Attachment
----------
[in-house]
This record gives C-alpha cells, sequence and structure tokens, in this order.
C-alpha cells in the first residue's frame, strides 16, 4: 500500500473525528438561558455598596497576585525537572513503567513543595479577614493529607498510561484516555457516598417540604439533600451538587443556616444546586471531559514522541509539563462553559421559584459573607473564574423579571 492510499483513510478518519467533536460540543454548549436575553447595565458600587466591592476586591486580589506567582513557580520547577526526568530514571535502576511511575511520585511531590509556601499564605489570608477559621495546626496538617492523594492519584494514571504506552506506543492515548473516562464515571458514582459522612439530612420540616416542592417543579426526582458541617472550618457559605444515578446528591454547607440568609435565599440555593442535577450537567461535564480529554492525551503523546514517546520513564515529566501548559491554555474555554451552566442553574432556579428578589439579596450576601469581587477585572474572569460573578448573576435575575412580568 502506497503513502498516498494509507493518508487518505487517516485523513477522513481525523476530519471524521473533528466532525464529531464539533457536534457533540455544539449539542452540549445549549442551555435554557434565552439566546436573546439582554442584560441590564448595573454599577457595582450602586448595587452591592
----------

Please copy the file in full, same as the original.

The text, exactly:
[in-house]
This record gives C-alpha cells, sequence and structure tokens, in this order.
C-alpha cells in the first residue's frame, strides 16, 4: 500500500473525528438561558455598596497576585525537572513503567513543595479577614493529607498510561484516555457516598417540604439533600451538587443556616444546586471531559514522541509539563462553559421559584459573607473564574423579571 492510499483513510478518519467533536460540543454548549436575553447595565458600587466591592476586591486580589506567582513557580520547577526526568530514571535502576511511575511520585511531590509556601499564605489570608477559621495546626496538617492523594492519584494514571504506552506506543492515548473516562464515571458514582459522612439530612420540616416542592417543579426526582458541617472550618457559605444515578446528591454547607440568609435565599440555593442535577450537567461535564480529554492525551503523546514517546520513564515529566501548559491554555474555554451552566442553574432556579428578589439579596450576601469581587477585572474572569460573578448573576435575575412580568 502506497503513502498516498494509507493518508487518505487517516485523513477522513481525523476530519471524521473533528466532525464529531464539533457536534457533540455544539449539542452540549445549549442551555435554557434565552439566546436573546439582554442584560441590564448595573454599577457595582450602586448595587452591592